Our stone of help

Happy Sunday to Rock Sidney congregations! I have heard a lot of good things about you. Your church is going into the right direction of becoming a gospel-centered church. That’s a good news. Our Triune God has greatly blessed you by giving you Pastor Samuel, Pastor Lydia and Pastor Yosia as your spiritual leaders. They are so passionate in studying theology, preaching the Gospel, and nurturing your faith with truth and love.

I also want to thank them for inviting me to share the Gospel with you. This is a privilege and honor for me. I will never take it for granted. I know God is extending his grace to me through their generosity.

And finally, before I begin my sermon, I would like to congratulate all of you. Happy anniversary for this wonderful church! I am aso glad to be a part of this joyous moment.


Every anniversary celebration is and should be a commemoration of God’s grace and faithfulness. The word “commemoration” implies togetherness. We, as God’s children and recipients of His grace, are in one heart and mind confessing that the history and the journey of this church is only possible by His grace. In this celebration we take time to remember and be amazed with the extraordinary nature of God’s goodness to us. We really don’t deserve it.

Remembering has to be accompanied by understanding. That is the reason why we come together today. Through prayers we express our total surrender to His power. Through praises we sing out our gratitude to Him. Through the preaching of the Word we want to dive deeper into the mystery and majesty of God’s grace. In this regard we will never come to a destination. We are always in our journey trying to understand divine grace. I believe even when we arrive in the heavens, we will still be on the same journey. Being given an eternity long to know God personally will not change the fact that God in all of His nature and attributes is infinite. His grace will always be amazing, beyond understanding, now and forever.

I believe this church has witnessed various manifestations of God’s grace. I am convinced that God always provides His sustaining grace for this church. Situation keeps changing, but God remains the same. New challenges come and go, but God is always with this church. Here we are today. We are standing on God’s unfailing love. We may boldly say: “Till now the Lord has helped us.”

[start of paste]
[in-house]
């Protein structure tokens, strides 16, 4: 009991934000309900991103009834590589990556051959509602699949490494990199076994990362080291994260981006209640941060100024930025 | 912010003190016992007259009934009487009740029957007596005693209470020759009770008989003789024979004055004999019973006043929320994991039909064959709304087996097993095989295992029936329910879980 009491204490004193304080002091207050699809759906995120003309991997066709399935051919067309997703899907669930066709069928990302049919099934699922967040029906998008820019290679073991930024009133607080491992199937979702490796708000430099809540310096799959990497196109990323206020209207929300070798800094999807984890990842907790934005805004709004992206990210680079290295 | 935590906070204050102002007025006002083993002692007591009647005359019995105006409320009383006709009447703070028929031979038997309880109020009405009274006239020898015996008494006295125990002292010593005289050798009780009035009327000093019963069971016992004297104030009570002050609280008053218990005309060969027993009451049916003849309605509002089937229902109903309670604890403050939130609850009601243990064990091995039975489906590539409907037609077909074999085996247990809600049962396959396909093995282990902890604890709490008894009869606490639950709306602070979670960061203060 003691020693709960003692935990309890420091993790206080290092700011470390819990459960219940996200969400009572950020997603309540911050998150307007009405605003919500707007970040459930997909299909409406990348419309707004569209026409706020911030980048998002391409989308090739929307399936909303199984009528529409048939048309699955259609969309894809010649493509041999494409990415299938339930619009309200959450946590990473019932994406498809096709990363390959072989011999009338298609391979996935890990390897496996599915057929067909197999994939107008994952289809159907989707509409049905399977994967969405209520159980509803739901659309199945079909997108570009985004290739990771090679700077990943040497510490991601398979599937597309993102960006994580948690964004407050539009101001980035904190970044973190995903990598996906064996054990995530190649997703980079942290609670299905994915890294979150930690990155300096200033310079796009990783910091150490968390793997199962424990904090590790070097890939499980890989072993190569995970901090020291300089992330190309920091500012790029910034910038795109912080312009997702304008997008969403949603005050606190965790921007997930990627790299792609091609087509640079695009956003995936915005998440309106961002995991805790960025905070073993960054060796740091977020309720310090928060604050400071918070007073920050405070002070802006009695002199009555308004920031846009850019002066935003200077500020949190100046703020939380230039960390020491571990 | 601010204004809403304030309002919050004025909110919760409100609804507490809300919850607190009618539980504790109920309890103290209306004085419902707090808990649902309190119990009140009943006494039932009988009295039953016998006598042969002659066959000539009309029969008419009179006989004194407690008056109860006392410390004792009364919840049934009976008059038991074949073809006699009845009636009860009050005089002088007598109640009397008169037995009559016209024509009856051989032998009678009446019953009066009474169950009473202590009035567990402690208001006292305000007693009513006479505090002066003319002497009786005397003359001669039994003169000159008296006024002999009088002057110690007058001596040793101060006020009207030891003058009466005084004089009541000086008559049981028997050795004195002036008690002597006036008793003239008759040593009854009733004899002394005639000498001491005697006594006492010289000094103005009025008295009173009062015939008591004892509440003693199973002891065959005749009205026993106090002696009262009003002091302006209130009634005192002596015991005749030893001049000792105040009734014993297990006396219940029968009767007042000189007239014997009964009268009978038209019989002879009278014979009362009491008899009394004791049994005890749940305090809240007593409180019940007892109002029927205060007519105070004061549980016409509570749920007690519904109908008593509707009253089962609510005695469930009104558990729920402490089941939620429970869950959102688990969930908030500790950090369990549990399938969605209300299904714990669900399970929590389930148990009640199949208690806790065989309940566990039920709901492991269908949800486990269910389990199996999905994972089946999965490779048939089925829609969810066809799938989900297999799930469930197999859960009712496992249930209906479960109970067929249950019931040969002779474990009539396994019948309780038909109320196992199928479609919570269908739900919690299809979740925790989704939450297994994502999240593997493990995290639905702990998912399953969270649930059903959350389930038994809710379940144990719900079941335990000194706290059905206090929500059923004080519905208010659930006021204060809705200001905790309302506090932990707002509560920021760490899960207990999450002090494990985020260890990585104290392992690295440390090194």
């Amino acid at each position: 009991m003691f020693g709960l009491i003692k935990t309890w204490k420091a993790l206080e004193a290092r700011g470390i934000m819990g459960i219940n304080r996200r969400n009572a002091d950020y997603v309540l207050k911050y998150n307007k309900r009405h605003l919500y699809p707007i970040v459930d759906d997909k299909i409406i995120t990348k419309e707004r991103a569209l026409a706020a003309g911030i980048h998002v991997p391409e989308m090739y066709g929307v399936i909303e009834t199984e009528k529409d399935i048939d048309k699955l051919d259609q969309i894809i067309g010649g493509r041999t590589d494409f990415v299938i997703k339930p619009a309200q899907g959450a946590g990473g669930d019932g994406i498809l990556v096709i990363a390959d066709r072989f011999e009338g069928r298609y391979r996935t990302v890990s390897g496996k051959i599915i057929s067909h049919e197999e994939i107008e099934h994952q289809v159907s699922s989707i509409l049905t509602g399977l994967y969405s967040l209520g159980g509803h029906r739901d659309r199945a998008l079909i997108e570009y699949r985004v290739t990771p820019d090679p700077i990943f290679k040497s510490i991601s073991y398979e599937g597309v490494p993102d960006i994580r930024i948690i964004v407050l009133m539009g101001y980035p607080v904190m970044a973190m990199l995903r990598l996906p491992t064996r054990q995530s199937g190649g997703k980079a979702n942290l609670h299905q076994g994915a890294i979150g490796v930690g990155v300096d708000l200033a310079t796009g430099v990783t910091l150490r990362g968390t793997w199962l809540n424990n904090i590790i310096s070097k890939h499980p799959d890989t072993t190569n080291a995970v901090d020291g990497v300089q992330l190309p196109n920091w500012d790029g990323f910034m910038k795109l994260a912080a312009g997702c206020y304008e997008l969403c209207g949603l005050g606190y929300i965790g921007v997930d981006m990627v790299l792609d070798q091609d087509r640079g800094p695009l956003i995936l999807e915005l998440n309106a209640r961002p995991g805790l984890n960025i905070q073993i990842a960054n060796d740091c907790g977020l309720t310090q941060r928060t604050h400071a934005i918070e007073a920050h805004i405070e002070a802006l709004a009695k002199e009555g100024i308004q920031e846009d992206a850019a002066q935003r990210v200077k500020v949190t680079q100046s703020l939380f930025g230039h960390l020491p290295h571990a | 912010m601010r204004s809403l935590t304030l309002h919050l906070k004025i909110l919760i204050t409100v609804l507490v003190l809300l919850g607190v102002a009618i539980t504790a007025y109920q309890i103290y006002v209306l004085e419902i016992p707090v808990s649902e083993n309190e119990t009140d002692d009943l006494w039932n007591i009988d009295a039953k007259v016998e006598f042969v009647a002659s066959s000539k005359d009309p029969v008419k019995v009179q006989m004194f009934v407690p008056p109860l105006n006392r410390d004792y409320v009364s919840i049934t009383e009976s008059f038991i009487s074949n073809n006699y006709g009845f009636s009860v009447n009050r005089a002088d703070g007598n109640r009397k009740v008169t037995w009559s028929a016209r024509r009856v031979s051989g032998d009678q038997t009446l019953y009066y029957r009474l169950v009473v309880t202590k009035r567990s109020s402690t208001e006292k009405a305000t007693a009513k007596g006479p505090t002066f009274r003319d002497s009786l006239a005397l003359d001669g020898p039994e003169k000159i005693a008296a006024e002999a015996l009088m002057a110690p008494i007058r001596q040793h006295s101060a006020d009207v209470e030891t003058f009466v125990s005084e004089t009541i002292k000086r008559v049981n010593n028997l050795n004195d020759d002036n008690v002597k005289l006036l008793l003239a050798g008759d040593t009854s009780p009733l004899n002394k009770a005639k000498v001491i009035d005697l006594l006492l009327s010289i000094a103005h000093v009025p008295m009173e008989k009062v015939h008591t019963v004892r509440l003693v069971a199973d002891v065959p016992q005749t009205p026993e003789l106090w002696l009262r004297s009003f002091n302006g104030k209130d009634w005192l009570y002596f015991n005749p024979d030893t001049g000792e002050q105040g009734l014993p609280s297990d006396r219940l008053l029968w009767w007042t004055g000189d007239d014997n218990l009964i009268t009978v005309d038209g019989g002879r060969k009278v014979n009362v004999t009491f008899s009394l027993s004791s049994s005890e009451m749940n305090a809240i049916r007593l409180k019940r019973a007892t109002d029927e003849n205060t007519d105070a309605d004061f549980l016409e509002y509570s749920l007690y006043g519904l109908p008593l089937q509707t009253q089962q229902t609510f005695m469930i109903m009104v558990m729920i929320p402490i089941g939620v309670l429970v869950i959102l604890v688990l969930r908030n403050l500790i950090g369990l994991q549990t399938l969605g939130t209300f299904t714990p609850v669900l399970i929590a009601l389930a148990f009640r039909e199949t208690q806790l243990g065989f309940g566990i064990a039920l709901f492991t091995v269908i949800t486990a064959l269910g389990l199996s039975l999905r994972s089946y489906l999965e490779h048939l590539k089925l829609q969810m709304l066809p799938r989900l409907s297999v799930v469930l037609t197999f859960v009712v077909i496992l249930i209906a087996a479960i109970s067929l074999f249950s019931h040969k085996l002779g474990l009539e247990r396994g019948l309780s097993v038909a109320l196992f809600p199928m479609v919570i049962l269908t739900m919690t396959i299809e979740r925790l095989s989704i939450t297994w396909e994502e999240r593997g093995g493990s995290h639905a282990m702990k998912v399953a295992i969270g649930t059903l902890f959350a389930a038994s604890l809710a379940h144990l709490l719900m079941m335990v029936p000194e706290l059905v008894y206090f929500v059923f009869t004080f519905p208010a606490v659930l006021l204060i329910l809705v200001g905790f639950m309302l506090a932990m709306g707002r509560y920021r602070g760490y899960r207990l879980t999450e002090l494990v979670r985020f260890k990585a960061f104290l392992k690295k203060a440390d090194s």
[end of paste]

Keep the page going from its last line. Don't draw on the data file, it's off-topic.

Today I would like to share the word of God with you from 1 Samuel 7:3-12. If you are familiar with the word “Ebenezer,” you will know where you get that word from. Let us open our Bible and read this passage together:


3 And Samuel said to all the house of Israel, “If you are returning to the LORD with all your heart, then put away the foreign gods and the Ashtaroth from among you and direct your heart to the LORD and serve him only, and he will deliver you out of the hand of the Philistines.” 4 So the people of Israel put away the Baals and the Ashtaroth, and they served the LORD only. 5 Then Samuel said, “Gather all Israel at Mizpah, and I will pray to the LORD for you.” 6 So they gathered at Mizpah and drew water and poured it out before the LORD and fasted on that day and said there, “We have sinned against the LORD.” And Samuel judged the people of Israel at Mizpah. 7 Now when the Philistines heard that the people of Israel had gathered at Mizpah, the lords of the Philistines went up against Israel. And when the people of Israel heard of it, they were afraid of the Philistines. 8 And the people of Israel said to Samuel, “Do not cease to cry out to the LORD our God for us, that he may save us from the hand of the Philistines.” 9 So Samuel took a nursing lamb and offered it as a whole burnt offering to the LORD. And Samuel cried out to the LORD for Israel, and the LORD answered him. 10 As Samuel was offering up the burnt offering, the Philistines drew near to attack Israel. But the LORD thundered with a mighty sound that day against the Philistines and threw them into confusion, and they were routed before Israel. 11 And the men of Israel went out from Mizpah and pursued the Philistines and struck them, as far as below Beth-car. 12 Then Samuel took a stone and set it up between Mizpah and Shen and called its name Ebenezer; for he said, “Till now the LORD has helped us.”